Makeup formulated with natural ingredients is making its way to the mass market — and Burt’s Bees is aiming to lead the charge.
The Clorox-owned personal care brand best known for its cult beeswax-based lip balm is introducing its most comprehensive beauty initiative to date — Burt’s Bees Beauty, a full-fledged color cosmetics line with products across the face, lip, cheek and eye categories.
The products — eight stockkeeping units in total and consisting of liquid and powder foundations, blush, eyeshadow palettes, eyeliner, brow pencil, mascara and a glossy lipstick — will roll out to Wal-Mart, CVS, ultabeauty.com and Whole Foods doors in September, and will also be sold on Amazon (which, of course, just completed its acquisition of Whole Foods). Target will launch a test of the line in January.
Burt’s Bees worked for two years with a panel of makeup artists and trend experts to develop the products and formulations, which are derived from natural ingredients like the brand’s signature honey, meadowfoam, bamboo, and various oils such as mango, moringa and jojoba. The foundations are formulated with skin-care ingredients and are without silicones, parabens, phthalates, SLS, petrolatum, talc and synthetic fragrances. They are priced from $8.99 for lipsticks to $16.99 for foundations.
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This is not the brand’s first entry into makeup — in 2013, Burt’s Bees expanded into the lip segment with a line of glosses that ultimately grew to include lipsticks, lip oils and crayons. But those products have until now been merchandised along with the rest of the Burt’s Bees assortment in the natural aisles of mass retailers. With the new line, all Burt’s Bees Beauty products — that’s 115 total items including all shades — will be grouped in the cosmetics aisles.
This sizable step into makeup is significant for the company — general manager Jim Geikie noted he expects makeup to become the third pillar of the brand’s business along with lip and skin care. But from a broader perspective, the launch of Burt’s Bees Beauty — the first major natural makeup line to enter mass retailers in a big way — indicates that consumer demand for better-for-you products is continuing to permeate beauty and personal care across all segments.
Though brands touting naturally derived ingredients and nontoxic formulations are the current growth-drivers at mass — think Johnson & Johnson’s OGX and Maui Moisture, Biore’s new charcoal-based line of facial cleansers, Garnier’s Whole Blends and SkinActive ranges boasting superfood-based ingredients, and Sundial’s SheaMoisture — that movement has primarily been limited to the skin and hair segments. Until now, naturally propositioned makeup has been the final frontier in natural products in the mass market, challenged by what retailers and experts agree on is the inherent difficulty of developing natural formulations that have the same efficacy as conventional ones but at a similar cost.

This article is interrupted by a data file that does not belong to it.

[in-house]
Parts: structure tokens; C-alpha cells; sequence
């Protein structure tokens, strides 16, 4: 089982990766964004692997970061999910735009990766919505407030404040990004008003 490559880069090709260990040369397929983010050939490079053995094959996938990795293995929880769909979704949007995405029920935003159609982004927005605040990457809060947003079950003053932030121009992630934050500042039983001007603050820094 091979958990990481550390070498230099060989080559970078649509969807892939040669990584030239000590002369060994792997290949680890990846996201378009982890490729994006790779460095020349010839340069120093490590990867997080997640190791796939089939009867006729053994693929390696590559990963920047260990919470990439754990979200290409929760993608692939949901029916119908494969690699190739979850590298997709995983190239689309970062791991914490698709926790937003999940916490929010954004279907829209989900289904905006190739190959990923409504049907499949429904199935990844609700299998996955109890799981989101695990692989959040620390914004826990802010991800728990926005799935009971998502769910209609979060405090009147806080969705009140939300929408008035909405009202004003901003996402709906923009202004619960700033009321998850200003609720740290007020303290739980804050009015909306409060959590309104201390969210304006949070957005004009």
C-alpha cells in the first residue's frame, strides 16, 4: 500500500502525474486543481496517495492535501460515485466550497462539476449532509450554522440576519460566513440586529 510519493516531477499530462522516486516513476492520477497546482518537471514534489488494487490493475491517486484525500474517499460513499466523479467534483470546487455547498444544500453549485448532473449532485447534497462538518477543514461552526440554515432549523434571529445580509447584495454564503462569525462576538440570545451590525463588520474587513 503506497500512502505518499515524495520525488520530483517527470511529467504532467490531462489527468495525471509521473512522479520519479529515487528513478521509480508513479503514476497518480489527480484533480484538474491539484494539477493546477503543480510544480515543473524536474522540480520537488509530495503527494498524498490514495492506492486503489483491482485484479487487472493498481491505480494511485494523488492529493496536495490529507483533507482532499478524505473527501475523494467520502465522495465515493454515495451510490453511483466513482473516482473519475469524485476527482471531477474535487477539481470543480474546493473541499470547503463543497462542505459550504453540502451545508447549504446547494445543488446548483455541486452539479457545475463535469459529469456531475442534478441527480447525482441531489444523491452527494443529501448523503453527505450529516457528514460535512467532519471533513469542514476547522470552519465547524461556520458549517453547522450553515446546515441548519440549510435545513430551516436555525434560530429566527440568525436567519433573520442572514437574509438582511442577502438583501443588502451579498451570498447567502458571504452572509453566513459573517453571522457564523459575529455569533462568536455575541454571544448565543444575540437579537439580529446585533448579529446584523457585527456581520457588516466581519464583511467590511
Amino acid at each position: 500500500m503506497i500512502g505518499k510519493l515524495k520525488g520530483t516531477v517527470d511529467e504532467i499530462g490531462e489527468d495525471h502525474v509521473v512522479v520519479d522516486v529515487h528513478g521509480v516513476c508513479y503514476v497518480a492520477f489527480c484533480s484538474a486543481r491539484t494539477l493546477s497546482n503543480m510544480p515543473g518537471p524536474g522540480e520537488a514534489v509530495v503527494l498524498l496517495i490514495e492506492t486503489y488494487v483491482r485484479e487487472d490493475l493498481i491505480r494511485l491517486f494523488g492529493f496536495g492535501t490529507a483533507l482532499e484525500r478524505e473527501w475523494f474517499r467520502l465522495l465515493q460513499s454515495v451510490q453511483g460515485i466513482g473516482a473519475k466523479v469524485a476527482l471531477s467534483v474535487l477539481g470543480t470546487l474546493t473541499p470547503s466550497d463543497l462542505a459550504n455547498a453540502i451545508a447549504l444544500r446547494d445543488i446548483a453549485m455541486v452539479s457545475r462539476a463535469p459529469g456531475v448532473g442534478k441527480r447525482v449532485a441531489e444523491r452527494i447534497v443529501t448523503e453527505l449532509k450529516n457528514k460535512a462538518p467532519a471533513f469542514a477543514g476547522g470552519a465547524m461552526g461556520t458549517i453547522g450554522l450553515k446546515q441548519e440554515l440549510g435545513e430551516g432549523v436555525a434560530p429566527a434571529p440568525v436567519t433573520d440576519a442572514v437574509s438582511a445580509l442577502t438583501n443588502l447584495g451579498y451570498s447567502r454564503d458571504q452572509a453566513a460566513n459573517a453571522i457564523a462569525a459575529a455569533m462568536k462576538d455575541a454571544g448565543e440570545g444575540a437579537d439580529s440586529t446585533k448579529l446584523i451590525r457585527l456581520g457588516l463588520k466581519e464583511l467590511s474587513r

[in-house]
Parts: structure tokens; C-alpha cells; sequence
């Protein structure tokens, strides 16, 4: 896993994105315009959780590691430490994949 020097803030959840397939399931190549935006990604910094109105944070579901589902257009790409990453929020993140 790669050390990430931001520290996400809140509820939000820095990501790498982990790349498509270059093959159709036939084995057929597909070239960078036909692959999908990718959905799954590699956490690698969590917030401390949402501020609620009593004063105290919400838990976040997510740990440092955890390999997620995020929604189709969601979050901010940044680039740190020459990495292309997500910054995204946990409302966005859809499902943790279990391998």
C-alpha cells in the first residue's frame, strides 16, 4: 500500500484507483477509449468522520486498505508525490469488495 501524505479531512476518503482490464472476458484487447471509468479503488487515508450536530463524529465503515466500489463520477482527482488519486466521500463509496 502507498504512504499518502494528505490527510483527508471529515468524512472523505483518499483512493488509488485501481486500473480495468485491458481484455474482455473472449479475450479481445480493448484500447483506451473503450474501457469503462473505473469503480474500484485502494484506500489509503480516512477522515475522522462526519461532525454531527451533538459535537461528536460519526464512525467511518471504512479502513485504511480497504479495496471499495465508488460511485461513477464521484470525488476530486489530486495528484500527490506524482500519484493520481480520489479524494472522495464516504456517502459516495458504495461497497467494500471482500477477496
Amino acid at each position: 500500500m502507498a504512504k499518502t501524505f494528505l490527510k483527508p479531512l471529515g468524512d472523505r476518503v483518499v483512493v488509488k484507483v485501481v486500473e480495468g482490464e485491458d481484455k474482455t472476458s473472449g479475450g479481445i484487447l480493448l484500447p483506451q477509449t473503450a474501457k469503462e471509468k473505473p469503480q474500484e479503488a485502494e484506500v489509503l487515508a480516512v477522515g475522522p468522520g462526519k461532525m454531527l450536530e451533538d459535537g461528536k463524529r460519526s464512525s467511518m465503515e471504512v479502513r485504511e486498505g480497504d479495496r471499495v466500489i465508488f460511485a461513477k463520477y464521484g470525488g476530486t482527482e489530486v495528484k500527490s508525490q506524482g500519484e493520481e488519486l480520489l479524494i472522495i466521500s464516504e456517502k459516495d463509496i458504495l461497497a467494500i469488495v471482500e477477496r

It is not for lack of demand.
“Mass retail is ripe for it — the trend started in food, and it’s just seeping through to the other aisles,” said Jeanine Recckio, beauty futurologist at MirrorMirror Imagination Group. “Brands have dabbled in [natural makeup], but a power brand like Burt’s Bees making such a large statement with a full-on collection is strategically smart and exciting.”
The Burt’s Bees Beauty launch comes at a time when retailers themselves are ramping up their natural product assortments — CVS and Target both revealed this year that they would be banning a slew of toxic ingredients from their respective in-house personal care and beauty lines. And Wal-Mart is launching Found, its own private-label natural skin-care and makeup brand in September.
Next month, Burt’s Bees Beauty will ship first to 3,100 CVS doors, and the retailer is getting behind the launch in a big way. Maly Bernstein, vice president of beauty and personal care at CVS, said the drug chain is moving Burt’s Bees Beauty to the start of the cosmetics aisle and giving it four feet of space off the bat — a sizable expansion considering the brand currently occupies only a few shelves in the facial skin-care aisles at CVS stores.